By Stan Choe
Stocks are ticking higher Wednesday, adding to the strong run that has pulled Wall Street to its highest levels in more than 15 months.
The S&P 500 was 0.4% higher in early trading, coming off its highest closing level since early April 2022. The Dow Jones Industrial Average was up 187 points, or 0.5%, at 33,139, as of 9:55 a.m. Eastern time, and the Nasdaq composite was 0.2% higher.
Elevance Health was helping to lead the market after it jumped 7.5% The insurance provider reported stronger profit and revenue for the spring than analysts expected, while raising its forecast for earnings over the full year.
Stocks also broadly got a boost from easing pressure from the bond market, where yields fell after a report showed U.K. inflation cooled by more than expected. It eased to 7.9% in June, a 15-month low.
The U.K. data follows encouraging U.S. reports that have raised hope inflation is moderating enough to convince the Federal Reserve to soon halt its hikes to interest rates. That could allow the economy to avoid a long-predicted recession.
The pressure caused by high rates has already helped cause the collapse of several U.S. banks, which saw customers suddenly flee in flocks. Other smaller and midsized banks have since been under heavy scrutiny by investors, and they're beginning to report their results for the spring.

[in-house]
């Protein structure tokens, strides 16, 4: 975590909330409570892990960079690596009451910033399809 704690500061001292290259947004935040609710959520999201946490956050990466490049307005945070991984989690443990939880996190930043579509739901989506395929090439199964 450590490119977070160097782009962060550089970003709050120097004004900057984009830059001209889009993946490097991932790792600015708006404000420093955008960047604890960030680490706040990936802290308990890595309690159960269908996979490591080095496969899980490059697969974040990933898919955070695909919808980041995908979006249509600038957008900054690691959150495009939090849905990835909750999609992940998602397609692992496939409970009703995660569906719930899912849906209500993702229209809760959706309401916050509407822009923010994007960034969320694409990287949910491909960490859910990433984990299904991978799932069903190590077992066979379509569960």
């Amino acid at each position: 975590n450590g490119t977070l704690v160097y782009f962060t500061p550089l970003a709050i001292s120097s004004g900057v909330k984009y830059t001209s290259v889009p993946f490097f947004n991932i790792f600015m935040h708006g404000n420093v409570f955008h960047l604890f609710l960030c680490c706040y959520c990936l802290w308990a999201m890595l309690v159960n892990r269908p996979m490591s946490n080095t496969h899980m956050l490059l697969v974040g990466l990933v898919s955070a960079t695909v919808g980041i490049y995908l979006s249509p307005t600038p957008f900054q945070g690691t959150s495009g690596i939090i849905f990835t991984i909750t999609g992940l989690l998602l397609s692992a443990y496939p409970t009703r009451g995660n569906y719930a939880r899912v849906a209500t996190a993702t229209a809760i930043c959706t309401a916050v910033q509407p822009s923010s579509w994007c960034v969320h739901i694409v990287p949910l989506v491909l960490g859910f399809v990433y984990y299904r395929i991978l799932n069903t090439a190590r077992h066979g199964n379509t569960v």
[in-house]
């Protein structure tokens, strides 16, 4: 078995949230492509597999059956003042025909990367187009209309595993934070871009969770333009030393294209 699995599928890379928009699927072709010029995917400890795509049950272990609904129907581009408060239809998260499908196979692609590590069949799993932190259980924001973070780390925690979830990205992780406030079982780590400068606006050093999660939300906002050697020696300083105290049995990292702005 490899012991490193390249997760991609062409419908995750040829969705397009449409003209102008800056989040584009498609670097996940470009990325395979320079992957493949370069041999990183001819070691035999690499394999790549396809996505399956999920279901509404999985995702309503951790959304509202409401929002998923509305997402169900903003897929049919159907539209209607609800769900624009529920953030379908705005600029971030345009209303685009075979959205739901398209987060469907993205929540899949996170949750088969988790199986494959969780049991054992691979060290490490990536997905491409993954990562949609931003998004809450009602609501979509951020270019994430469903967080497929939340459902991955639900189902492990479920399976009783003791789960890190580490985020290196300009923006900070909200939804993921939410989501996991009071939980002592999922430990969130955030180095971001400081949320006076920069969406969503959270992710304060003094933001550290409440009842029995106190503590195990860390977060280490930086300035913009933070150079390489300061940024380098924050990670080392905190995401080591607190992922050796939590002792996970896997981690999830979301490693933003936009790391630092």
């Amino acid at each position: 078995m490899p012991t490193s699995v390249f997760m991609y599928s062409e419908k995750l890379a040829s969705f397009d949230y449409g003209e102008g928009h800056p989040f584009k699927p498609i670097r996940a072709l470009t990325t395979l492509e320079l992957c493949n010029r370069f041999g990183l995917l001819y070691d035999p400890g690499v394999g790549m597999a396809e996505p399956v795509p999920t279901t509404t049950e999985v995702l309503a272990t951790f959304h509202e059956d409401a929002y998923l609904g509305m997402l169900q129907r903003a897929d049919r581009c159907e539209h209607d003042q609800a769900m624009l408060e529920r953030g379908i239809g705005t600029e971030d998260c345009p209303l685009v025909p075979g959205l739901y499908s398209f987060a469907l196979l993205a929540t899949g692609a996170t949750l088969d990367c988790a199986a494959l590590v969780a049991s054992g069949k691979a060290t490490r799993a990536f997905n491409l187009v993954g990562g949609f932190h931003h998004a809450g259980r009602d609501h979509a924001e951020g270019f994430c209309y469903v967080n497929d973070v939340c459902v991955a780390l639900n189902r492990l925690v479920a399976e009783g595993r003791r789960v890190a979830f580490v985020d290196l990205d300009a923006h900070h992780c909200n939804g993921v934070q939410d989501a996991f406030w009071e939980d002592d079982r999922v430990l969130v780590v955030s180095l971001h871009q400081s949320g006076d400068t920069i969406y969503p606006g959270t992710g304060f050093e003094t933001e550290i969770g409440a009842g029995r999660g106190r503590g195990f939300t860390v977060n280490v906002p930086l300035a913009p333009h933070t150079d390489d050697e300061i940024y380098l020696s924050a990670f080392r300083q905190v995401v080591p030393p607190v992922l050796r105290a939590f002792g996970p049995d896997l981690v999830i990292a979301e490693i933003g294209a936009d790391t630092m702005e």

Western Alliance Bancorp bounced from an early loss to a gain of 2.8% after reporting weaker profit for the latest quarter than analysts expected. It also said customers added $3.5 billion in deposits from April through June.
U.S. Bancorp rose 0.7% after reporting weaker profit than expected but slightly stronger revenue. Goldman Sachs added 0.3% it fell short of profit expectations for the latest quarter but topped forecasts for revenue.
One of Wall Street's biggest winners was Carvana, which jumped 35.1%. The used-car dealer agreed with its lenders to reduce its debt by $1.2 billion. It also reported a milder net loss for the latest quarter than analysts expected.
The earnings reporting season is picking up momentum in its second week, and expectations are broadly low. Analysts are forecasting a third straight quarter of drops in earnings per share for S&P 500 companies, but that low bar also makes it easier for companies to top expectations.
Trucking company J.B. Hunt Transport Services reported a drop in earnings per share for the latest quarter that was worse than analysts expected. But its stock nevertheless rose 2.6%. Analysts pointed to the company's highlighting some encouraging trends, with a possible return to growth appearing closer on the horizon.
In stock markets abroad, the FTSE 100 in London jumped 2% following the encouraging inflation data there.
Stocks were mixed elsewhere in Europe and across Asia. Hong Kong’s Hang Seng fell 0.3%, partly due to selling of property shares after troubled developer China Evergrande reported its total debts rose in the past two years to about $340 billion.
In the bond market, the yield on the 10-year Treasury fell to 3.74% from 3.79% late Tuesday. It helps set rates for mortgages and other important loans.
AP Business writers Matt Ott and Elaine Kurtenbach contributed.